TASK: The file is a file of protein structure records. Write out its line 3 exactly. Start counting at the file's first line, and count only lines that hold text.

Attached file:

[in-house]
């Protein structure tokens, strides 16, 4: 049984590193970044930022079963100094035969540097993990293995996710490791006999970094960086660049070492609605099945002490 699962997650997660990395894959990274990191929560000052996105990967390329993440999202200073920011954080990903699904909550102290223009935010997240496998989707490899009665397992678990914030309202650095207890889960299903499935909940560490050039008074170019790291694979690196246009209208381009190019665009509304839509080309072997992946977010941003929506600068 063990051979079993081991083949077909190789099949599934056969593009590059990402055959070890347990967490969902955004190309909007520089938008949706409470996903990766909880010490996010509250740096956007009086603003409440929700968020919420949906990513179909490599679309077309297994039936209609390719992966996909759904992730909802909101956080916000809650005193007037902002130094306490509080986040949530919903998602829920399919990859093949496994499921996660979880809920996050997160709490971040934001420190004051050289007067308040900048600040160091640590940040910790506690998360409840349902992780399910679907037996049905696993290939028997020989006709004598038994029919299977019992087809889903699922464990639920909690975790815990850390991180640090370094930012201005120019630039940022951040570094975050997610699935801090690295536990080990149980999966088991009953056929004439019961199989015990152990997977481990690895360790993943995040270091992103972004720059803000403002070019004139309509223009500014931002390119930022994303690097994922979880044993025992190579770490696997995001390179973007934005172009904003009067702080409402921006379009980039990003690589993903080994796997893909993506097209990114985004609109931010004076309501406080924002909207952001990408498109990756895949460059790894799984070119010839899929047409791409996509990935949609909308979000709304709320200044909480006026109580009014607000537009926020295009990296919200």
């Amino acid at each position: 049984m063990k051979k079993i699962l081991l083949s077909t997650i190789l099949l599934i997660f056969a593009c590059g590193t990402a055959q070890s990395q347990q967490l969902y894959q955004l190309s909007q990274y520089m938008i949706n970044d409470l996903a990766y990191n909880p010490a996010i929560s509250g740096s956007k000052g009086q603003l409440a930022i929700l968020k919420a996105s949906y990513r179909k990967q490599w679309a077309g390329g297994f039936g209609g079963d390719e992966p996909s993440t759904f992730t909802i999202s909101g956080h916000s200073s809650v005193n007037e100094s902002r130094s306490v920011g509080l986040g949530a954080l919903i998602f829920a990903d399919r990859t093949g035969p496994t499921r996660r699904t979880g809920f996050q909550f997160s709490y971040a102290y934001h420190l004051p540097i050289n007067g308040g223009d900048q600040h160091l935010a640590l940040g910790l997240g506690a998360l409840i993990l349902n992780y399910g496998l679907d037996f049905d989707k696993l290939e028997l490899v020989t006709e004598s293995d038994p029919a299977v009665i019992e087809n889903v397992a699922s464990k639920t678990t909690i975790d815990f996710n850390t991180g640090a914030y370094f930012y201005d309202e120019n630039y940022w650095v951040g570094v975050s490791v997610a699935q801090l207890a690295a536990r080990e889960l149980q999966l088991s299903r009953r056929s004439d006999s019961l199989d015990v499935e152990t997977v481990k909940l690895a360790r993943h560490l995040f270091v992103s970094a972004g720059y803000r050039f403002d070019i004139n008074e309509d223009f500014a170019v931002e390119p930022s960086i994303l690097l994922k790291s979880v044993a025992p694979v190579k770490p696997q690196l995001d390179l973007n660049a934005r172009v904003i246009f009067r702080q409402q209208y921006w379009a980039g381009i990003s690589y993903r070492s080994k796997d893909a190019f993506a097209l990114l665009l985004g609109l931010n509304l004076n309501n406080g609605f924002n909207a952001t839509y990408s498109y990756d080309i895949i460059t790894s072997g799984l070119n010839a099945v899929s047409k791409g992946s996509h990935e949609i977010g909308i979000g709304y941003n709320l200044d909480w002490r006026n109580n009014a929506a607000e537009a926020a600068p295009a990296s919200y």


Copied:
């Amino acid at each position: 049984m063990k051979k079993i699962l081991l083949s077909t997650i190789l099949l599934i997660f056969a593009c590059g590193t990402a055959q070890s990395q347990q967490l969902y894959q955004l190309s909007q990274y520089m938008i949706n970044d409470l996903a990766y990191n909880p010490a996010i929560s509250g740096s956007k000052g009086q603003l409440a930022i929700l968020k919420a996105s949906y990513r179909k990967q490599w679309a077309g390329g297994f039936g209609g079963d390719e992966p996909s993440t759904f992730t909802i999202s909101g956080h916000s200073s809650v005193n007037e100094s902002r130094s306490v920011g509080l986040g949530a954080l919903i998602f829920a990903d399919r990859t093949g035969p496994t499921r996660r699904t979880g809920f996050q909550f997160s709490y971040a102290y934001h420190l004051p540097i050289n007067g308040g223009d900048q600040h160091l935010a640590l940040g910790l997240g506690a998360l409840i993990l349902n992780y399910g496998l679907d037996f049905d989707k696993l290939e028997l490899v020989t006709e004598s293995d038994p029919a299977v009665i019992e087809n889903v397992a699922s464990k639920t678990t909690i975790d815990f996710n850390t991180g640090a914030y370094f930012y201005d309202e120019n630039y940022w650095v951040g570094v975050s490791v997610a699935q801090l207890a690295a536990r080990e889960l149980q999966l088991s299903r009953r056929s004439d006999s019961l199989d015990v499935e152990t997977v481990k909940l690895a360790r993943h560490l995040f270091v992103s970094a972004g720059y803000r050039f403002d070019i004139n008074e309509d223009f500014a170019v931002e390119p930022s960086i994303l690097l994922k790291s979880v044993a025992p694979v190579k770490p696997q690196l995001d390179l973007n660049a934005r172009v904003i246009f009067r702080q409402q209208y921006w379009a980039g381009i990003s690589y993903r070492s080994k796997d893909a190019f993506a097209l990114l665009l985004g609109l931010n509304l004076n309501n406080g609605f924002n909207a952001t839509y990408s498109y990756d080309i895949i460059t790894s072997g799984l070119n010839a099945v899929s047409k791409g992946s996509h990935e949609i977010g909308i979000g709304y941003n709320l200044d909480w002490r006026n109580n009014a929506a607000e537009a926020a600068p295009a990296s919200y």